Westminster College recently drafted its first formal mobile device policy, which covers smartphones and cell phones. Although we've had loose ad hoc policies in place before, the new mobile device policy includes key provisions designed to protect the organization and codifies de facto standard processes.
This article highlights the primary areas that we considered when drafting the policy, as well as the solutions that we came up with for each topic. (I do not cover the technological means by which these policies are enforced.)
How to handle mobile device and service requests
As the mobile device revolution has gained momentum, it's been easy to say, "We need a phone for this person," perhaps without giving a lot of thought to the upfront device cost, the ongoing monthly costs (which can be significant), and the ongoing support. Every mobile device policy needs to address the process by which new devices and services are procured.Solution: When someone requests a device, whether it's a smartphone or a cell phone, the request has to be approved by the division VP as well as the CIO to provide two layers of authorization. There needs to be a clear business justification for the request. (Be very careful when providing mobile devices to non-exempt/hourly employees. I discuss this in more detail in the next section.)
Legal risks to the organization
iPhones started making their way into organizations via personal cell phone plans, but now iPhones are often officially supported devices. If you allow access from uncontrolled personal devices, this can raise some challenges, including:Fair Labor Standards Act issues related to overtime. There have been some documented cases in which employees have claimed overtime related to use of mobile email after hours. While this is not related only to personal devices, if non-exempt employees connect to servers with personal devices, it might go unnoticed by the person's manager. Solution: Do not allow non-exempt staff to connect personal devices to systems without the approval of their immediate supervisor, and make sure the policy clearly delineates potential organizational risks. Remote wipe provisions/data liability. If you're going to allow people to connect personal devices to company servers, make sure you include a provision indicating that making this connection allows the organization to remotely wipe the device in case it's lost or stolen or the employee leaves the organization. The goal here is information security. Mobile devices can contain sensitive information but aren't always considered as seriously as other portable devices, such as laptops. Here's sample language:
Confidential electronic information, including personally identifiable information (PII), that is off the physical premises of <company> must be protected in such a way as to prevent it from being exposed if the device upon which the information is stored were to be lost or stolen. In order to protect PII, the company retains the right to delete data and/or applications from any device that contains the company's information.
Please note that in certain situations a device may have its data wiped in order to ensure that the company can protect its interests. If given enough notice, IT staff can work with you to avoid such action. If you find yourself in such a situation, please reach out proactively to the IT Help Desk.Distracted driving. A number of U.S. states have passed laws that require the use of hands-free kits when driving, so you need to be ahead of the curve for more than just the legal aspect of using a mobile device while driving. In some cases, drivers that are using company-owned phones or doing business on personal phones while driving may be putting their companies at risk for lawsuits.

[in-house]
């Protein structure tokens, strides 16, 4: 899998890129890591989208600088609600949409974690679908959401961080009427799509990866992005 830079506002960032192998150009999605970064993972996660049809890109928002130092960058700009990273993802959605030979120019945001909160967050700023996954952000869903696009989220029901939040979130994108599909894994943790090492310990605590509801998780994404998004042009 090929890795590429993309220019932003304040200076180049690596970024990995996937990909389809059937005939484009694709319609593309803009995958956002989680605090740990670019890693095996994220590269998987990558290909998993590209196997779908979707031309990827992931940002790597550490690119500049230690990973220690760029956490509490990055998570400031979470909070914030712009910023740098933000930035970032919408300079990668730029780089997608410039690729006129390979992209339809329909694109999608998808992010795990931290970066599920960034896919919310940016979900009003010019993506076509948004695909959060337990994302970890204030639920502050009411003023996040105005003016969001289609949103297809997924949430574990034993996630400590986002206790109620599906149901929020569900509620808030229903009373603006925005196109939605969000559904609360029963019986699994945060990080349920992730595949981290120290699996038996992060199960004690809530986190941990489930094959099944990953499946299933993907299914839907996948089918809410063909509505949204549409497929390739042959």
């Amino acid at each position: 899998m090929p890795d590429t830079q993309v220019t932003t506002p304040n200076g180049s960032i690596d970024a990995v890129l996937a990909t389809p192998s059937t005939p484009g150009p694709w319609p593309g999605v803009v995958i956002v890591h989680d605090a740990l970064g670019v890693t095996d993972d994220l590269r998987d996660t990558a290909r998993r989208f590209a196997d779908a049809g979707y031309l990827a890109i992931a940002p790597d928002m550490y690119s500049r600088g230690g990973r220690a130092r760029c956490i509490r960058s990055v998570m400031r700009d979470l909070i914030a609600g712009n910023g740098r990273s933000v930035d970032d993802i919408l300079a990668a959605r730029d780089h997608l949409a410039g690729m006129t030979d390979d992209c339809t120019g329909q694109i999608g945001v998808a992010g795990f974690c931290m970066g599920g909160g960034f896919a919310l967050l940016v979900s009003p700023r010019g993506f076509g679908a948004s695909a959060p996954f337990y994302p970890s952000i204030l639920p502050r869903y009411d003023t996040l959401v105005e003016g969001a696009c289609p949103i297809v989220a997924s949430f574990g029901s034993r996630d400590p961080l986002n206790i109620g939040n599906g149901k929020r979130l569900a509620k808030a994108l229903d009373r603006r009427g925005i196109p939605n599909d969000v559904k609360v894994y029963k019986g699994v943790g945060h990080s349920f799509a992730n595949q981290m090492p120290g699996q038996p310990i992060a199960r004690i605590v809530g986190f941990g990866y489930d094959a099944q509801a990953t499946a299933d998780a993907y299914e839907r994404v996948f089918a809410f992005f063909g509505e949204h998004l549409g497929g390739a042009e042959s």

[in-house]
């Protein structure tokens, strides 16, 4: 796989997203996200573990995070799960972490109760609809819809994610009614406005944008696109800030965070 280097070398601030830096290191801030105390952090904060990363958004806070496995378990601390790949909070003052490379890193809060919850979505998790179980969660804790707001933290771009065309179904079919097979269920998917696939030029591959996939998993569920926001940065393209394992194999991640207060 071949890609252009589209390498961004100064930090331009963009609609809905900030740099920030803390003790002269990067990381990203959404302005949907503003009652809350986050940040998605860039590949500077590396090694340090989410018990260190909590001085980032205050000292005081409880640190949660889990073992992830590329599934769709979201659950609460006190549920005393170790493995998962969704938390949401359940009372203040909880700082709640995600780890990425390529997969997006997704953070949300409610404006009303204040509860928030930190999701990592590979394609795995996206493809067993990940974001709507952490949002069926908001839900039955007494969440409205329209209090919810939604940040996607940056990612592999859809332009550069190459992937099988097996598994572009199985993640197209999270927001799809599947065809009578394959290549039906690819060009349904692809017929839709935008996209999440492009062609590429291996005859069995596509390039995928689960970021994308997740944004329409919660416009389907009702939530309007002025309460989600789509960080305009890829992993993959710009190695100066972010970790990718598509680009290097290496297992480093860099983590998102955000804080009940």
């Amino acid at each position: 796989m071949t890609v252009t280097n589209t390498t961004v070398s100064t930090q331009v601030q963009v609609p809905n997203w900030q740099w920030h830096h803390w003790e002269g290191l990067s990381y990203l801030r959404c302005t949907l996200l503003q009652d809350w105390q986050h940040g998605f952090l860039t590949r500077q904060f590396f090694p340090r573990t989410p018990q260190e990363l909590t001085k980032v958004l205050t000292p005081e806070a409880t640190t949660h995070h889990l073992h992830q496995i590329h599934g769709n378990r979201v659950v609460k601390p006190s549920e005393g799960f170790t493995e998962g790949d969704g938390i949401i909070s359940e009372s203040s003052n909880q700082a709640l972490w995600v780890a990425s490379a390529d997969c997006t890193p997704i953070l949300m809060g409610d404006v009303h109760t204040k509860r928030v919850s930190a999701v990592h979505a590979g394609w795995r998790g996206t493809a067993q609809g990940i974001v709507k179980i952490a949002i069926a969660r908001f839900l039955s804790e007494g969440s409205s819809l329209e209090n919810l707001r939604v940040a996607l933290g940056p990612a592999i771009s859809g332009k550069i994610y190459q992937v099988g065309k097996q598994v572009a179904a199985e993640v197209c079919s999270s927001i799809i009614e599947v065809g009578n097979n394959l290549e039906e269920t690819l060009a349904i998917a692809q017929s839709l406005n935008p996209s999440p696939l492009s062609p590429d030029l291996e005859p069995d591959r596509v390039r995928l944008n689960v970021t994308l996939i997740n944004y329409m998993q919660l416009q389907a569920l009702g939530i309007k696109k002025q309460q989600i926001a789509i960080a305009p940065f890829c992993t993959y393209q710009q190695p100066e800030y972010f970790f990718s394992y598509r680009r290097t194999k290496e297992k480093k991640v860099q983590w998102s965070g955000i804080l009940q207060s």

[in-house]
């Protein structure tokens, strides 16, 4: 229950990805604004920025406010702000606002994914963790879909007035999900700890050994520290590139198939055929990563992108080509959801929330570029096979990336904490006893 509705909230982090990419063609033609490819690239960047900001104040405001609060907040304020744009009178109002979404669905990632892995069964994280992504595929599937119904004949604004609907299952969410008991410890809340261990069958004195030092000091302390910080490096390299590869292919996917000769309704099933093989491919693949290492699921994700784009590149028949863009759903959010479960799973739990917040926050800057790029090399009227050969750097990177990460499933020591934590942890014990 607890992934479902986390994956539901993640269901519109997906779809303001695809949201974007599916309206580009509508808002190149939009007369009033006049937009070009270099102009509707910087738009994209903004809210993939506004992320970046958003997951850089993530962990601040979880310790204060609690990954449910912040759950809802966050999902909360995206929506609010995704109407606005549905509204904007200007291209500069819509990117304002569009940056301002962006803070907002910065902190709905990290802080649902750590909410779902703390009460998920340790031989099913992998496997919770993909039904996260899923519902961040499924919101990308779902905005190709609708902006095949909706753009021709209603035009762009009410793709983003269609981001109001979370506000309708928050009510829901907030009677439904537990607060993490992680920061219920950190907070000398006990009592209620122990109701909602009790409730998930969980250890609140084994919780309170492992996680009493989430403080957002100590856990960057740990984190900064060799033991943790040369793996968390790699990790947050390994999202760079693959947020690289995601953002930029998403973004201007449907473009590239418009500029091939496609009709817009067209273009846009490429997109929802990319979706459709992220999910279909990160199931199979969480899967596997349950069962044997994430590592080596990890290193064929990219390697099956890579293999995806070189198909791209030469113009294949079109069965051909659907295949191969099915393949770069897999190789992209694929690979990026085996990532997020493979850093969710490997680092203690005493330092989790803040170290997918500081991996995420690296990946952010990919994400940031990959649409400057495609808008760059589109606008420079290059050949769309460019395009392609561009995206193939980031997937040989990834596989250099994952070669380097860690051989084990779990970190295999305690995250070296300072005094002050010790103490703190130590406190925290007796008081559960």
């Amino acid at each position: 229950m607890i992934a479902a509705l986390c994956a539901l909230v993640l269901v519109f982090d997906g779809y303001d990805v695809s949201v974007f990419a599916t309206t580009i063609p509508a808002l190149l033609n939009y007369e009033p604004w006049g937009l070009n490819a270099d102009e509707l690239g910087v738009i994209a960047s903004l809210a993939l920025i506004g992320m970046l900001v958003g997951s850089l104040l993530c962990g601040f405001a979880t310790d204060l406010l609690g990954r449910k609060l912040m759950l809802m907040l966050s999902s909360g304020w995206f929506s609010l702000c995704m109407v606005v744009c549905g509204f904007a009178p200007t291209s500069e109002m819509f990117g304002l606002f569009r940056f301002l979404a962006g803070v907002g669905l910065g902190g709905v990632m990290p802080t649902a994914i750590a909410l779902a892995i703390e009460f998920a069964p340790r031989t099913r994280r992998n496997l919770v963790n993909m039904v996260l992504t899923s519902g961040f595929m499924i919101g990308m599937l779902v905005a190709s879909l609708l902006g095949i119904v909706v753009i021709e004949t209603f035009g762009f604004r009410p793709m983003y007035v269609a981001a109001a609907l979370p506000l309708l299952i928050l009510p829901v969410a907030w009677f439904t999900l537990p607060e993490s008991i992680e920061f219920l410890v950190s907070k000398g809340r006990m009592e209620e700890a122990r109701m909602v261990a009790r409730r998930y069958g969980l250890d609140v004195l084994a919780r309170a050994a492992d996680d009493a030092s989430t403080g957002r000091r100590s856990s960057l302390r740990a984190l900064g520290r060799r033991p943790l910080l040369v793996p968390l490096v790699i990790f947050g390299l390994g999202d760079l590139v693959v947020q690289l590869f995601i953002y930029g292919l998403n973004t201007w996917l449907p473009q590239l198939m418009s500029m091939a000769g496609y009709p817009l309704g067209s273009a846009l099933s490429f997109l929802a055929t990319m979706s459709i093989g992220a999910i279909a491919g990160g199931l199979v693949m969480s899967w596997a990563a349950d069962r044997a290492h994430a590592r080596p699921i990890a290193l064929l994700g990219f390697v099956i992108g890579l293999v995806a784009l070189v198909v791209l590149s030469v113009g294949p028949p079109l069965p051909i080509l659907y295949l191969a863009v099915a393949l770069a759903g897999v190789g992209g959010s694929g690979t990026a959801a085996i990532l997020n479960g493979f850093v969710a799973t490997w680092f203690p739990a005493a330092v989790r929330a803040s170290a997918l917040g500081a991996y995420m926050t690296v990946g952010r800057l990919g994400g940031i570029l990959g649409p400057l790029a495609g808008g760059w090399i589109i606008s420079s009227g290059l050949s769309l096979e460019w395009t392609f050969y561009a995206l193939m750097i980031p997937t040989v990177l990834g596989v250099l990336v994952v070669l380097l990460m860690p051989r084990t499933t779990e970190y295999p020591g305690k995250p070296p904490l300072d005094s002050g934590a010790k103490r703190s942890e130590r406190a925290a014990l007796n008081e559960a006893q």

Mobile devices can present unique security challenges. When a mobile device is lost or stolen, it may not be considered as serious as losing a laptop, but it can be depending on how the device is used.Solutions
These security-related items should be included in a mobile device policy:
- Use of a PIN-based lockout. At the very minimum, your policy should include some provision for requiring that a device be locked after a certain amount of time. You might also consider requiring additional levels of security; for example, set a policy that automatically wipes the device after a certain number of failed password attempts.
- Use of device encryption. A PIN-based lockout is a minimal requirement, but for organizations that have not had any formal policies in place, it's a great first step. A next step might involve requiring that all mobile devices (laptops included) be fully encrypted so that loss of the device doesn't equate to loss of information.
- Report a lost or stolen device. Whenever a device is lost, it must be reported as quickly as possible to the IT Help Desk so that it can be remotely wiped to prevent data loss.
More mobile resources on TechRepublic
- Sanity check: Should IT support user-owned smartphones?
- 10 things you should know about supporting mobile devices
- Five tips for securing mobile data
- Mobile devices and security: Plug the leaks, then encrypt
Keep up with Scott Lowe's posts on TechRepublic
Since 1994, Scott Lowe has been providing technology solutions to a variety of organizations. After spending 10 years in multiple CIO roles, Scott is now an independent consultant, blogger, author, owner of The 1610 Group, and a Senior IT Executive with CampusWorks, Inc. Scott is available for consulting, writing, and speaking engagements and can be reached at firstname.lastname@example.org.